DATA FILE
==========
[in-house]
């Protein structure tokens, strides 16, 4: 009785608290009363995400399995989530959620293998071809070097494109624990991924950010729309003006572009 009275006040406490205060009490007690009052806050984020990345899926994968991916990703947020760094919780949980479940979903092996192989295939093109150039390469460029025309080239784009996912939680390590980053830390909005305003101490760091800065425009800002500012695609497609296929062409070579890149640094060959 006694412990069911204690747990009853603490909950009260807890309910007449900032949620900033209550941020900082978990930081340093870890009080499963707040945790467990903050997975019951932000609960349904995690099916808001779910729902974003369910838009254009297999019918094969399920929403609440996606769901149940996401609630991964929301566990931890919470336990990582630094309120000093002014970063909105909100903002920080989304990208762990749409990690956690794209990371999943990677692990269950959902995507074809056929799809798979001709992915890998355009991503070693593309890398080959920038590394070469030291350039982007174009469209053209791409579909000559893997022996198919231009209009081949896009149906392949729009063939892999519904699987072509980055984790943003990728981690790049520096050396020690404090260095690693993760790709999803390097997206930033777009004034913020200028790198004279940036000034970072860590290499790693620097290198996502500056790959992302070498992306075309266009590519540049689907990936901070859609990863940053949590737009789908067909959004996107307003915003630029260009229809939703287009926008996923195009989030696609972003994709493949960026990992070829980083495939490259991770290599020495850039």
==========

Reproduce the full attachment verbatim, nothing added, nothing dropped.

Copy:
[in-house]
């Protein structure tokens, strides 16, 4: 009785608290009363995400399995989530959620293998071809070097494109624990991924950010729309003006572009 009275006040406490205060009490007690009052806050984020990345899926994968991916990703947020760094919780949980479940979903092996192989295939093109150039390469460029025309080239784009996912939680390590980053830390909005305003101490760091800065425009800002500012695609497609296929062409070579890149640094060959 006694412990069911204690747990009853603490909950009260807890309910007449900032949620900033209550941020900082978990930081340093870890009080499963707040945790467990903050997975019951932000609960349904995690099916808001779910729902974003369910838009254009297999019918094969399920929403609440996606769901149940996401609630991964929301566990931890919470336990990582630094309120000093002014970063909105909100903002920080989304990208762990749409990690956690794209990371999943990677692990269950959902995507074809056929799809798979001709992915890998355009991503070693593309890398080959920038590394070469030291350039982007174009469209053209791409579909000559893997022996198919231009209009081949896009149906392949729009063939892999519904699987072509980055984790943003990728981690790049520096050396020690404090260095690693993760790709999803390097997206930033777009004034913020200028790198004279940036000034970072860590290499790693620097290198996502500056790959992302070498992306075309266009590519540049689907990936901070859609990863940053949590737009789908067909959004996107307003915003630029260009229809939703287009926008996923195009989030696609972003994709493949960026990992070829980083495939490259991770290599020495850039």